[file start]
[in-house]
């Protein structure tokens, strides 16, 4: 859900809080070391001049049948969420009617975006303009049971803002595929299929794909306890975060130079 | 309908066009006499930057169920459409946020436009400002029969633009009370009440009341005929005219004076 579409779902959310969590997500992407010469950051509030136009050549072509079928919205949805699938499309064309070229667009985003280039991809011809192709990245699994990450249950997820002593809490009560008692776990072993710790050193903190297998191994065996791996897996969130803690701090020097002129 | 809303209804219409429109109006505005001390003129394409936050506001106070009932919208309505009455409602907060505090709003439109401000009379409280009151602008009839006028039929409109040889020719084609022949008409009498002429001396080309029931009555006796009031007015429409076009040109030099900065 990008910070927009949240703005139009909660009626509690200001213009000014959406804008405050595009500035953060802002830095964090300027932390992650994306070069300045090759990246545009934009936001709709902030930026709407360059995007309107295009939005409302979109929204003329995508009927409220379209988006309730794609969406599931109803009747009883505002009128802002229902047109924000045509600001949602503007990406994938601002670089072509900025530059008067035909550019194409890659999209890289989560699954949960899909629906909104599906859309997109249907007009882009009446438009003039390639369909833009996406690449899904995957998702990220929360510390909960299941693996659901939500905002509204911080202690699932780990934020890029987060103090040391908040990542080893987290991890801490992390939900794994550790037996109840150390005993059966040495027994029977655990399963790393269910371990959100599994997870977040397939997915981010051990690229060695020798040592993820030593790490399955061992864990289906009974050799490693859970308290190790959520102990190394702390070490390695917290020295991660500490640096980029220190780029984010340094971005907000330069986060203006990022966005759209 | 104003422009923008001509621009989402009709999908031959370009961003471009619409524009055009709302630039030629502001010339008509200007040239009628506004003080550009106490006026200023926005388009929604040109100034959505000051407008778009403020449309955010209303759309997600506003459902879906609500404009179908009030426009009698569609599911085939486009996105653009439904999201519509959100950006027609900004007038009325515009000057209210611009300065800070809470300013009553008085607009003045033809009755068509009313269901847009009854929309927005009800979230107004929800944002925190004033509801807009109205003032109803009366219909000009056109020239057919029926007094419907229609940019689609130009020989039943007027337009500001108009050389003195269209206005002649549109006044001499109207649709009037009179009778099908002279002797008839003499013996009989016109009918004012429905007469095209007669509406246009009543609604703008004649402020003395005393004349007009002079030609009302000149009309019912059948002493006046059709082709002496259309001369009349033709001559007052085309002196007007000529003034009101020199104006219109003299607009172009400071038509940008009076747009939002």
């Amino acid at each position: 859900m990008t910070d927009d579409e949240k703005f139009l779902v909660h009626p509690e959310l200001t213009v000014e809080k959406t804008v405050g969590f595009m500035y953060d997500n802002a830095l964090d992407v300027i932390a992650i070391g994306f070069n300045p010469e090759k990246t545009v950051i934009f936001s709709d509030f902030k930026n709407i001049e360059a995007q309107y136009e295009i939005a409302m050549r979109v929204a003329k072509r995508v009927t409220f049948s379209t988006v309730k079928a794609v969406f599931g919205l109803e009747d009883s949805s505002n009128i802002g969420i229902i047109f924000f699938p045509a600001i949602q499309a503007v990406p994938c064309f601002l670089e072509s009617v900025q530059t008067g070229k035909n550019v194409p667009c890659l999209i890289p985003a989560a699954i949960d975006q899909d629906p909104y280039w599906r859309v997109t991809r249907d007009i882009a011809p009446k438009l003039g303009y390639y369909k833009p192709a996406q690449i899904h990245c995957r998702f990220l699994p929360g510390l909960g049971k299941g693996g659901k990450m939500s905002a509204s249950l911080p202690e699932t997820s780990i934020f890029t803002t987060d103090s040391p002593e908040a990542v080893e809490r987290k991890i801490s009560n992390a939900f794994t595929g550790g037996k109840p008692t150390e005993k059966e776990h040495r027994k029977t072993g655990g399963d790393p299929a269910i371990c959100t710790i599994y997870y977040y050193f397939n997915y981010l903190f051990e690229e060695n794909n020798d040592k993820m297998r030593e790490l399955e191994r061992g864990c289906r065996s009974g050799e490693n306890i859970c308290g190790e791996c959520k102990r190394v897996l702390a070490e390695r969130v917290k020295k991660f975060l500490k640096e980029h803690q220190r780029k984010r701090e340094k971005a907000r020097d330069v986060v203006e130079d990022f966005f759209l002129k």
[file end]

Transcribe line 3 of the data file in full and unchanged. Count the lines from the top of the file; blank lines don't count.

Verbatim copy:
């Amino acid at each position: 859900m990008t910070d927009d579409e949240k703005f139009l779902v909660h009626p509690e959310l200001t213009v000014e809080k959406t804008v405050g969590f595009m500035y953060d997500n802002a830095l964090d992407v300027i932390a992650i070391g994306f070069n300045p010469e090759k990246t545009v950051i934009f936001s709709d509030f902030k930026n709407i001049e360059a995007q309107y136009e295009i939005a409302m050549r979109v929204a003329k072509r995508v009927t409220f049948s379209t988006v309730k079928a794609v969406f599931g919205l109803e009747d009883s949805s505002n009128i802002g969420i229902i047109f924000f699938p045509a600001i949602q499309a503007v990406p994938c064309f601002l670089e072509s009617v900025q530059t008067g070229k035909n550019v194409p667009c890659l999209i890289p985003a989560a699954i949960d975006q899909d629906p909104y280039w599906r859309v997109t991809r249907d007009i882009a011809p009446k438009l003039g303009y390639y369909k833009p192709a996406q690449i899904h990245c995957r998702f990220l699994p929360g510390l909960g049971k299941g693996g659901k990450m939500s905002a509204s249950l911080p202690e699932t997820s780990i934020f890029t803002t987060d103090s040391p002593e908040a990542v080893e809490r987290k991890i801490s009560n992390a939900f794994t595929g550790g037996k109840p008692t150390e005993k059966e776990h040495r027994k029977t072993g655990g399963d790393p299929a269910i371990c959100t710790i599994y997870y977040y050193f397939n997915y981010l903190f051990e690229e060695n794909n020798d040592k993820m297998r030593e790490l399955e191994r061992g864990c289906r065996s009974g050799e490693n306890i859970c308290g190790e791996c959520k102990r190394v897996l702390a070490e390695r969130v917290k020295k991660f975060l500490k640096e980029h803690q220190r780029k984010r701090e340094k971005a907000r020097d330069v986060v203006e130079d990022f966005f759209l002129k």